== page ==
Can I Remove an Unused Partition from my Hard Drive?

I originally posted this question in another forum & someone suggested I try EasyBCD, hence this posting here. I'm not sure this is the proper forum for this question because this issue doesn't concern any OS but rather, hard drive partitioning. I apologize if this is in the wrong place.

I recently installed a Linux distro onto a 320GB hard drive which already had Win7 [32-bit] on it. Everything worked but the problem is I've since decided I didn't like the Linux OS & want to remove it. Can this be done without corrupting Win7 or the need to reformat the HD &, if so, how can it be done?

Incidentally, I expect to install another version of Linux on this HD if I can remove the first one successfully. Thanks in advance.



After more consideration I believe this post probably belongs in the EasyBCD support forum so if a moderator would kindly move this, it would be greatly appreciated. Regards.

Last edited:
post a W7 Disk Management screenshot (how to details in the sticky if needed), and we'll advise on the correct course of action.
I tried to follow your instructions altho I've never used paint or the snip tool before so I don't know how this will turn out. Hopefully the image uploaded even tho it didn't appear here. Let me know how it turned out & how useful it is.


  • Dave Childs' HD Map 17 May 2011.jpg
    Dave Childs' HD Map 17 May 2011.jpg
    88.7 KB · Views: 4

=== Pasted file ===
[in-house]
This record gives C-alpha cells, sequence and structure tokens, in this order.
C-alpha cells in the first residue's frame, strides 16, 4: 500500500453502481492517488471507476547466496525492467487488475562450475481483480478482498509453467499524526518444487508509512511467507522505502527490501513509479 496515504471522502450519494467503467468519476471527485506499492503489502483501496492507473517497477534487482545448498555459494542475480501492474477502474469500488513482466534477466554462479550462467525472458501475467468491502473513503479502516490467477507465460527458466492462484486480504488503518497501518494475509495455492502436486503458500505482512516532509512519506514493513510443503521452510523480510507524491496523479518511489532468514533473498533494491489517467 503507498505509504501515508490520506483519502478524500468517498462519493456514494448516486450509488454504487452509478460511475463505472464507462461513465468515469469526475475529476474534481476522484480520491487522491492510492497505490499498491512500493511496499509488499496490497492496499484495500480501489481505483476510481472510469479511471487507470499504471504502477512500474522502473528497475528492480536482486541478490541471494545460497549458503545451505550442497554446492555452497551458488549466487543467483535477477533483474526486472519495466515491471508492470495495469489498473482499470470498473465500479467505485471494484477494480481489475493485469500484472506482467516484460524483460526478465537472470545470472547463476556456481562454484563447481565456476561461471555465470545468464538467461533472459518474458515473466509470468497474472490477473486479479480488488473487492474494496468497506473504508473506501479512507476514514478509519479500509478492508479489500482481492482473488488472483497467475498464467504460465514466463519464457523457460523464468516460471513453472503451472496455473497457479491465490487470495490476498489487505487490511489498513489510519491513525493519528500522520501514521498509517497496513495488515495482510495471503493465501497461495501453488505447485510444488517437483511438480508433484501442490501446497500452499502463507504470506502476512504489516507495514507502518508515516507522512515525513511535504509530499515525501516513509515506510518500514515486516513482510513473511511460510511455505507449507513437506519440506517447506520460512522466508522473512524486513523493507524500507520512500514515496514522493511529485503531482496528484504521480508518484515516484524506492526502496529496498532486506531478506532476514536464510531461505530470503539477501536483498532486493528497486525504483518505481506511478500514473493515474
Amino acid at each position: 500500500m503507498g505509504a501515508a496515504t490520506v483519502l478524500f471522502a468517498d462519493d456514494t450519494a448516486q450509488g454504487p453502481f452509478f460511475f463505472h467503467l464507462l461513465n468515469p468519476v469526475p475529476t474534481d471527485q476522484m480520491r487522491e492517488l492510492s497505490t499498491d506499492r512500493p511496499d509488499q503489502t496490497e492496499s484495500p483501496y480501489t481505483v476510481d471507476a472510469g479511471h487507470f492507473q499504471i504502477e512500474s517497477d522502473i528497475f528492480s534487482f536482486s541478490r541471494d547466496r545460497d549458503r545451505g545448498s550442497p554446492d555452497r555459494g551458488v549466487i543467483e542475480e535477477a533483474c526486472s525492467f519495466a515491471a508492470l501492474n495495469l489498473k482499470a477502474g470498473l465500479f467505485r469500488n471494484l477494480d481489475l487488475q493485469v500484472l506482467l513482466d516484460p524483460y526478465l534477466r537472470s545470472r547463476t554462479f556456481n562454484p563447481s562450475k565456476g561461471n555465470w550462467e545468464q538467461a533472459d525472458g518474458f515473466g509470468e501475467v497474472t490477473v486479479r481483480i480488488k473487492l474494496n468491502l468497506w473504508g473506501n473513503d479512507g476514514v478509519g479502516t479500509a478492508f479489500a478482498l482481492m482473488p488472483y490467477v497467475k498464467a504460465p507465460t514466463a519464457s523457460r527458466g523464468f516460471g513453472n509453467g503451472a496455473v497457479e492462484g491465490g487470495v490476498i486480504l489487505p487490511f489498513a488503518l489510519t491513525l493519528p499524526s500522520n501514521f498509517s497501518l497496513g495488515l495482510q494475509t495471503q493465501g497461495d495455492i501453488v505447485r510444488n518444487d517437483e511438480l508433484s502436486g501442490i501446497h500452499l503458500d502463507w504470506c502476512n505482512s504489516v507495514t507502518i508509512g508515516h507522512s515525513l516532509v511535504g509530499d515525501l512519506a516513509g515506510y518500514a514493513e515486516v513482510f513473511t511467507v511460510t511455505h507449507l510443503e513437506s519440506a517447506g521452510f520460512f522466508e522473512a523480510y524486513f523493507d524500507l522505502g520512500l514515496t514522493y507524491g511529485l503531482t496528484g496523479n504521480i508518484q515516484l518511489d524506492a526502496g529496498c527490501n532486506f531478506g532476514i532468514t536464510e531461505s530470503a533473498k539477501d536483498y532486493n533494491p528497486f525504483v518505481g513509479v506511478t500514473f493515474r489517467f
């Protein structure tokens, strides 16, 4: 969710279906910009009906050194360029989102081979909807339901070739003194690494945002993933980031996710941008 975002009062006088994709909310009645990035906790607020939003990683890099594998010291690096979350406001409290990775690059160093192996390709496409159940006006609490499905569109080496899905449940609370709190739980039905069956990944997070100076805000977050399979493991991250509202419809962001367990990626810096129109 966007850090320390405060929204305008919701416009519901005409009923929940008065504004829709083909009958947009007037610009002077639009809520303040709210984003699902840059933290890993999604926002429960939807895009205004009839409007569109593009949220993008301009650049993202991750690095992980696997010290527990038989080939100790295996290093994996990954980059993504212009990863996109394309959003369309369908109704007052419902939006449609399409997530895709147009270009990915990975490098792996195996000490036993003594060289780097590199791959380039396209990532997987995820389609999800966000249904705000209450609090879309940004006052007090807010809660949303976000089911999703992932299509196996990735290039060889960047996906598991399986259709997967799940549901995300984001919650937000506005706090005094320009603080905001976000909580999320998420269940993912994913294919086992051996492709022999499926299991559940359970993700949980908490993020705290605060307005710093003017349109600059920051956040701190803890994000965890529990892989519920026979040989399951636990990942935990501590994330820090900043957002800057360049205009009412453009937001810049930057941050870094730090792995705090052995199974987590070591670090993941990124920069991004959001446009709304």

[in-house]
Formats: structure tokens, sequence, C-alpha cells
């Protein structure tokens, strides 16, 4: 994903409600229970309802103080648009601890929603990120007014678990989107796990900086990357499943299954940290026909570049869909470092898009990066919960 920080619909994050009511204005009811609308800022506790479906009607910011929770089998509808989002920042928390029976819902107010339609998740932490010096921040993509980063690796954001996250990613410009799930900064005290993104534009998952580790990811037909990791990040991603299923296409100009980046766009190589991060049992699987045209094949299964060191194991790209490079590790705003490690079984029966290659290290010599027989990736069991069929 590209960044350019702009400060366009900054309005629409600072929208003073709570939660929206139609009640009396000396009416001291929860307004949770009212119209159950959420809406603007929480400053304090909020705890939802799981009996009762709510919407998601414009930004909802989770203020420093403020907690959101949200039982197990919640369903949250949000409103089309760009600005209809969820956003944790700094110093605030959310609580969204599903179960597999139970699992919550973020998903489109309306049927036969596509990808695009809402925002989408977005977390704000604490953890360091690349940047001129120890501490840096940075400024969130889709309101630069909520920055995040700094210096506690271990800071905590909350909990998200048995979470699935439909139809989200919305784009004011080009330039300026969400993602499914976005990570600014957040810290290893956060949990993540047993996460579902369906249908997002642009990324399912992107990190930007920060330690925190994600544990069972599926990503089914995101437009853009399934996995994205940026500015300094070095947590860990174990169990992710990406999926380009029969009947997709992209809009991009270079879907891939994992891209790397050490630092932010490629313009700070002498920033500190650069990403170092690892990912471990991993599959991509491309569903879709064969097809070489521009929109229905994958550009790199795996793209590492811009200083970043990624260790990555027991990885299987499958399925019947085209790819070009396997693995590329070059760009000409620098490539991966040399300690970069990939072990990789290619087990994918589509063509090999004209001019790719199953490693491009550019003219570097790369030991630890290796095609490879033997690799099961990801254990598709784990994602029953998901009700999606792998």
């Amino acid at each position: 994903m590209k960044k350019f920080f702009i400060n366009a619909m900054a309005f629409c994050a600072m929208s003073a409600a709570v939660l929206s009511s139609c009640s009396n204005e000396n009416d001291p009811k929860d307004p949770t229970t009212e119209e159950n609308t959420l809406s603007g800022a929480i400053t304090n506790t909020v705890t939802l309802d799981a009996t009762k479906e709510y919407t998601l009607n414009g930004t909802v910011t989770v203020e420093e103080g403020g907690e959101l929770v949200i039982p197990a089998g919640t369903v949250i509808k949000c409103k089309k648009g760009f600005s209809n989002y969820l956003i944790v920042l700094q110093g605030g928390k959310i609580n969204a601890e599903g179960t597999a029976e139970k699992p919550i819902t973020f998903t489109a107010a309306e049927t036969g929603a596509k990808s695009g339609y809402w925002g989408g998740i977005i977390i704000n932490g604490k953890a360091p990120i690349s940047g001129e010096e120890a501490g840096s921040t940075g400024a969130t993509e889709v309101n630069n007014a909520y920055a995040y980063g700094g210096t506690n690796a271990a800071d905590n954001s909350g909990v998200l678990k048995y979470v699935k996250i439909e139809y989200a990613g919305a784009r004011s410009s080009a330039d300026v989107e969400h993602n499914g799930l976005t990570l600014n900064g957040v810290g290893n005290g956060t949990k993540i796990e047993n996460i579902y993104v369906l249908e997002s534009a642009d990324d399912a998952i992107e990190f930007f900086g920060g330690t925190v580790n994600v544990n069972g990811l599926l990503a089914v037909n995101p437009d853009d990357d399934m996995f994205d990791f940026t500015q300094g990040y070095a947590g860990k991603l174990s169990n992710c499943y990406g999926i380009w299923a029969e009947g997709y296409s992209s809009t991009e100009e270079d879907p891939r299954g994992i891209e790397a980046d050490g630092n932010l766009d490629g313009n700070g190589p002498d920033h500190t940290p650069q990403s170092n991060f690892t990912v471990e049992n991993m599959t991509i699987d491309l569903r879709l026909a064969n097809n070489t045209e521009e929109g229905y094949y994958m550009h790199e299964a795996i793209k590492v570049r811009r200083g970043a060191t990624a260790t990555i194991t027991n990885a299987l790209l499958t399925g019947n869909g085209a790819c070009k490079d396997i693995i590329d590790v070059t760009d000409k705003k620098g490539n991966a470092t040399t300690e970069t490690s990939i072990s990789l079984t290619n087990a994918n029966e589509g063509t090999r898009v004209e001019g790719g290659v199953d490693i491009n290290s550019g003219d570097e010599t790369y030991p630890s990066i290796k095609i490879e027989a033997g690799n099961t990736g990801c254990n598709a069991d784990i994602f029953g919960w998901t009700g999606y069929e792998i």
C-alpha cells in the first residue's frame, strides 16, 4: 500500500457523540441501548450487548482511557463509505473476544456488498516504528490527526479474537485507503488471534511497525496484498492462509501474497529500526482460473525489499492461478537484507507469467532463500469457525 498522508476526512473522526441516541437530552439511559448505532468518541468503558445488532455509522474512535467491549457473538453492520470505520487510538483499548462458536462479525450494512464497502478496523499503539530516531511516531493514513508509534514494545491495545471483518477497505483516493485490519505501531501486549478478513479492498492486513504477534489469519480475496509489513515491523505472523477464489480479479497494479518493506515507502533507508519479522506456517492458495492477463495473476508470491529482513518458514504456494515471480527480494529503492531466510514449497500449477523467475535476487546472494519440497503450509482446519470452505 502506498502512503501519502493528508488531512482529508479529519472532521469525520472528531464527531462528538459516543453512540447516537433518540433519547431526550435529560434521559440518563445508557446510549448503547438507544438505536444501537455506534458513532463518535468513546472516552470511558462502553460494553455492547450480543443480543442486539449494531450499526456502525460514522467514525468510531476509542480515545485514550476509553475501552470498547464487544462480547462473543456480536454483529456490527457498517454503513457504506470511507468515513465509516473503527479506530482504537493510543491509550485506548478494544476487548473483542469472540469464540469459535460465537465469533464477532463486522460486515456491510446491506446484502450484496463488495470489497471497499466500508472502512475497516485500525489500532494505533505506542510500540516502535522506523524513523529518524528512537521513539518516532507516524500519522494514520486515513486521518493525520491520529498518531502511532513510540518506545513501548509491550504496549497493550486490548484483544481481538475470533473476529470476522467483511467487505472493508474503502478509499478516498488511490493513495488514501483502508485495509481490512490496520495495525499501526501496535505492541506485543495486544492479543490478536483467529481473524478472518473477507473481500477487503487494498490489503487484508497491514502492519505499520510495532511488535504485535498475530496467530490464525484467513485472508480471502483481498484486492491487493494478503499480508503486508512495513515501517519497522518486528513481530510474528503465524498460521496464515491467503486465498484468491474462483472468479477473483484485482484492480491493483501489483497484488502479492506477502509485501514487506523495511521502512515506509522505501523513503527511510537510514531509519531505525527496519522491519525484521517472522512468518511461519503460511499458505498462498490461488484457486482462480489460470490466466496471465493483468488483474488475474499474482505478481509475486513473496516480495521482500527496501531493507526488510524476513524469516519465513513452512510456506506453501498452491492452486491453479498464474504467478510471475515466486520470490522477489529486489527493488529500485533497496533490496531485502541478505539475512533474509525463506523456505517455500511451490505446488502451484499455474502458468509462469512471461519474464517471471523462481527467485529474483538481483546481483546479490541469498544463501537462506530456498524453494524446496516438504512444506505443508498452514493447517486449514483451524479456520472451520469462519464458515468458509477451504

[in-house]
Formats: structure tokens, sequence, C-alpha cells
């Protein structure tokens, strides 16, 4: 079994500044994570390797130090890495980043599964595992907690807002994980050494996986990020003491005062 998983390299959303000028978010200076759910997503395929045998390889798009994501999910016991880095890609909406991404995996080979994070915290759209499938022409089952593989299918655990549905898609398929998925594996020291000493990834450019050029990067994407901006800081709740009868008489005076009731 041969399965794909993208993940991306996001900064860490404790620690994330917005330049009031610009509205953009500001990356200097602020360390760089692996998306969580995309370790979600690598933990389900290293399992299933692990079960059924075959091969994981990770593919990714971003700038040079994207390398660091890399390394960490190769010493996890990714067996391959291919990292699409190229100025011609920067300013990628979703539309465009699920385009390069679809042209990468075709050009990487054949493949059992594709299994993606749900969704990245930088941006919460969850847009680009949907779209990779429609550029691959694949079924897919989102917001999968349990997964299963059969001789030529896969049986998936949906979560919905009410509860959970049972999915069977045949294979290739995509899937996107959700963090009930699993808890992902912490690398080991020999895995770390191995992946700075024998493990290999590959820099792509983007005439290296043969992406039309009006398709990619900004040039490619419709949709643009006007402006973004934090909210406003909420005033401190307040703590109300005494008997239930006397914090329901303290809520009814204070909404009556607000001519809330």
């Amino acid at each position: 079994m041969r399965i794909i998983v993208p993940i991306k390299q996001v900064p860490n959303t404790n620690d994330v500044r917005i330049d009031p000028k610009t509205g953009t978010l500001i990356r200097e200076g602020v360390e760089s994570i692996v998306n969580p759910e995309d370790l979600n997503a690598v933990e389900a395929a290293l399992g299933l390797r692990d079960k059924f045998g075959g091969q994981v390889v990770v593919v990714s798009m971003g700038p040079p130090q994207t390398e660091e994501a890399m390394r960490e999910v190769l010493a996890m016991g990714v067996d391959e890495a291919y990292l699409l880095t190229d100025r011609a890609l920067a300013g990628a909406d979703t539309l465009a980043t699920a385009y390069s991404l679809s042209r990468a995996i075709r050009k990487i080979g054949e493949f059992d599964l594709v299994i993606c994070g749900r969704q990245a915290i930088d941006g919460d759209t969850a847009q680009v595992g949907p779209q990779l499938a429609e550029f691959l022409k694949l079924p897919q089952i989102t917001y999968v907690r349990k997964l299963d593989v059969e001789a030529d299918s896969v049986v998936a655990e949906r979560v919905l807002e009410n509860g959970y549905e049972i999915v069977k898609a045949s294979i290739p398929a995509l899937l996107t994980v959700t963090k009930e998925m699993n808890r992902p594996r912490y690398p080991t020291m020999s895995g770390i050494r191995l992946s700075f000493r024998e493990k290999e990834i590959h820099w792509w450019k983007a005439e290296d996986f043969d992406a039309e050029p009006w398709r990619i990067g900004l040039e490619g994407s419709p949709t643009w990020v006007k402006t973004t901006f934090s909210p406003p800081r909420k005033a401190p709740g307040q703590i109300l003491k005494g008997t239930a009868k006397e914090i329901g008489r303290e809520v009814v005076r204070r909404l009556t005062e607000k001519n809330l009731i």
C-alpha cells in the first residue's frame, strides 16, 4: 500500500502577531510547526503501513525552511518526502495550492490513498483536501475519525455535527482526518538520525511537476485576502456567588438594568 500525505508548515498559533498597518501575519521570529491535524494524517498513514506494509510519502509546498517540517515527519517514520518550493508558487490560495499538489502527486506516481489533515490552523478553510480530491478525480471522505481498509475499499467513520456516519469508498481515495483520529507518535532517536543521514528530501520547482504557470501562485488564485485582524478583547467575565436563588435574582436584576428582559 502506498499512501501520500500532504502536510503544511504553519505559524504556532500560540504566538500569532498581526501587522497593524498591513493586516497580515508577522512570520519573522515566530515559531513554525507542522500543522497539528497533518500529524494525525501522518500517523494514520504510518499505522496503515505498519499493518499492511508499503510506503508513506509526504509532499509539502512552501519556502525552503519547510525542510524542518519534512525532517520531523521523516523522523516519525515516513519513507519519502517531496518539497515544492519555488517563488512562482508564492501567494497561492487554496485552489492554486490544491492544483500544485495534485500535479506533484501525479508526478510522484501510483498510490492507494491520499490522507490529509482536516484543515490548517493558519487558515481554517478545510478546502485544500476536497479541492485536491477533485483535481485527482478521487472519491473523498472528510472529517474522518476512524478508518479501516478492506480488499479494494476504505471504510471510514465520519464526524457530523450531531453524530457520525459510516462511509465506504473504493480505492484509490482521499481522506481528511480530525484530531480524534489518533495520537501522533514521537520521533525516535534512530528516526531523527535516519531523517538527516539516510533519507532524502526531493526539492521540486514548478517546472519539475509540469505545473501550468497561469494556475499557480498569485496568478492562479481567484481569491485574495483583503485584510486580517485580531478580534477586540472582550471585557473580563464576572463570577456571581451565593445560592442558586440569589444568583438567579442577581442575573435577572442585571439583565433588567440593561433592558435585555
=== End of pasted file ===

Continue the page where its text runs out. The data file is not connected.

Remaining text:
Which boot manager is in control ?
Did you let Linux overwrite the MBR when you installed it, or did you install it to its own boot sector, leaving W7 in charge ?
If the latter, then you don't need to do anything. You can just install a different Linux straight on top of the old one (though if you're just experimenting with Linux rather than planning to switch a serious amount of use to it, I'd delete that Linux partition and extend W7 into the space first, leaving just 40-50Gb for the next Linux install).
If the former, then you just need to use EasyBCD 2 > Bootloader Setup > Install Vista/7 boot loader > Write MBR
first to put W7 back in control, then proceed as above. (Next time, use "advanced" or "custom" options during the Linux install to prevent it overwriting the MBR)

Ubuntu - NeoSmart Technologies Wiki
Thanks Terry. Don't know which boot mgr is in control [this isn't my main area of expertise] but I'd guess Linux is since, at start up, I get a menu from which I can choose either Linux or Win7. And each will boot up & run OK when selected but, if I don't select either, then, after about 15 seconds, the Linux distro starts automatically.

I don't know it Linux overwrote the MBR when I installed it but from your description it appears that it has.

The directions you attached are for Ubuntu 10.4 but the distro I want to install is Kubuntu v10.10; how will that affect the installation?

Also, Kubuntu 10.10 will just install itself over the first distro & not try to create a third OS on the HD? If that's the case I can handle that.

If I can get Kubuntu to do everything that W7 does then I plan to remove W7 eventually but I'll worry about that when the time comes. Regards.
Last edited:
That link was just an example. They should all install in a similar manner, and give you the option just like Windows, to update a previous version, overwrite an existing OS in place, or add a new one into empty space.
If the boot menu doesn't tell you it's MS Windows, then it'll be grub.